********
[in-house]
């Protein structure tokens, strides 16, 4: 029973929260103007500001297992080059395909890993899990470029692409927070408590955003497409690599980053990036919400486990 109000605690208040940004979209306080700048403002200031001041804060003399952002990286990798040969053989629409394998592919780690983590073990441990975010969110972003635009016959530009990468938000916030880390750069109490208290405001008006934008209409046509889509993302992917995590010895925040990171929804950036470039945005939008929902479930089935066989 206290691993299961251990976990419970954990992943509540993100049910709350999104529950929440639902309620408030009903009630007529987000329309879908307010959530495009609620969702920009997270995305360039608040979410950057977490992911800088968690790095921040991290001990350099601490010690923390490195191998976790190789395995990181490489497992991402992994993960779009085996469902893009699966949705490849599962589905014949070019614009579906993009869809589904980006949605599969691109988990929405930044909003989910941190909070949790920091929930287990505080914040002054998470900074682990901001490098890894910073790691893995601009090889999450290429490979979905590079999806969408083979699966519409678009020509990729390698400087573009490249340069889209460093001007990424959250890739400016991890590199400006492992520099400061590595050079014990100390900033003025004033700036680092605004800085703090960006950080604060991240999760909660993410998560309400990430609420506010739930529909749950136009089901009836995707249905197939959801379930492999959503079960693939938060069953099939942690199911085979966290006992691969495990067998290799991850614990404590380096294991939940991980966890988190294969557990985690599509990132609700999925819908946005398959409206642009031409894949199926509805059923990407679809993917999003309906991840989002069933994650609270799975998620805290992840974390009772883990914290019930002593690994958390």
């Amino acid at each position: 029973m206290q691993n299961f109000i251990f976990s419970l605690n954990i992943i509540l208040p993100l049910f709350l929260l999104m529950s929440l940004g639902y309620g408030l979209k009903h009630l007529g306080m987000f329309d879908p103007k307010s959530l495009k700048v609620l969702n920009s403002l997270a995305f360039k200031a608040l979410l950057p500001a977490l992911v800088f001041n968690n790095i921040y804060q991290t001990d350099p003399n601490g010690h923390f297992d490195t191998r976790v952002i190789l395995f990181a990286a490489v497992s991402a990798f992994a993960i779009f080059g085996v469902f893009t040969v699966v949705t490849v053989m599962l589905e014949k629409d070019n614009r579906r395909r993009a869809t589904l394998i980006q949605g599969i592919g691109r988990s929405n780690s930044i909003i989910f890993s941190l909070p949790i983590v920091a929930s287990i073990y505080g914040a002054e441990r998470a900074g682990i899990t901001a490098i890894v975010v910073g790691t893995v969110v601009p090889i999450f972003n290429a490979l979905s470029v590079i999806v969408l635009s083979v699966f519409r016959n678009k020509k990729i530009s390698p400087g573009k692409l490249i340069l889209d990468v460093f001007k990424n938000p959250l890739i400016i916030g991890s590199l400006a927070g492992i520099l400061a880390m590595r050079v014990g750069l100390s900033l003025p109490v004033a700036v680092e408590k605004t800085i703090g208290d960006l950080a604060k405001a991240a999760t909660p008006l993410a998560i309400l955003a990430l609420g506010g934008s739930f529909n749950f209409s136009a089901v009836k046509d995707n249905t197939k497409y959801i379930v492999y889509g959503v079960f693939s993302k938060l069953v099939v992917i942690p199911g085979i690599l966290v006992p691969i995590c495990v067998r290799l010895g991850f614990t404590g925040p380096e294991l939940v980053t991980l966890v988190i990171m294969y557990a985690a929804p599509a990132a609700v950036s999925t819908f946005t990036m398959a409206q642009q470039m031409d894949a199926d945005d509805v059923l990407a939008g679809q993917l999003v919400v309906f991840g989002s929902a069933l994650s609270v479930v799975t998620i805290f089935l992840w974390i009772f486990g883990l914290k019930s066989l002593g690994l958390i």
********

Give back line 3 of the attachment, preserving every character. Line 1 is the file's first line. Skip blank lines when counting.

């Amino acid at each position: 029973m206290q691993n299961f109000i251990f976990s419970l605690n954990i992943i509540l208040p993100l049910f709350l929260l999104m529950s929440l940004g639902y309620g408030l979209k009903h009630l007529g306080m987000f329309d879908p103007k307010s959530l495009k700048v609620l969702n920009s403002l997270a995305f360039k200031a608040l979410l950057p500001a977490l992911v800088f001041n968690n790095i921040y804060q991290t001990d350099p003399n601490g010690h923390f297992d490195t191998r976790v952002i190789l395995f990181a990286a490489v497992s991402a990798f992994a993960i779009f080059g085996v469902f893009t040969v699966v949705t490849v053989m599962l589905e014949k629409d070019n614009r579906r395909r993009a869809t589904l394998i980006q949605g599969i592919g691109r988990s929405n780690s930044i909003i989910f890993s941190l909070p949790i983590v920091a929930s287990i073990y505080g914040a002054e441990r998470a900074g682990i899990t901001a490098i890894v975010v910073g790691t893995v969110v601009p090889i999450f972003n290429a490979l979905s470029v590079i999806v969408l635009s083979v699966f519409r016959n678009k020509k990729i530009s390698p400087g573009k692409l490249i340069l889209d990468v460093f001007k990424n938000p959250l890739i400016i916030g991890s590199l400006a927070g492992i520099l400061a880390m590595r050079v014990g750069l100390s900033l003025p109490v004033a700036v680092e408590k605004t800085i703090g208290d960006l950080a604060k405001a991240a999760t909660p008006l993410a998560i309400l955003a990430l609420g506010g934008s739930f529909n749950f209409s136009a089901v009836k046509d995707n249905t197939k497409y959801i379930v492999y889509g959503v079960f693939s993302k938060l069953v099939v992917i942690p199911g085979i690599l966290v006992p691969i995590c495990v067998r290799l010895g991850f614990t404590g925040p380096e294991l939940v980053t991980l966890v988190i990171m294969y557990a985690a929804p599509a990132a609700v950036s999925t819908f946005t990036m398959a409206q642009q470039m031409d894949a199926d945005d509805v059923l990407a939008g679809q993917l999003v919400v309906f991840g989002s929902a069933l994650s609270v479930v799975t998620i805290f089935l992840w974390i009772f486990g883990l914290k019930s066989l002593g690994l958390i």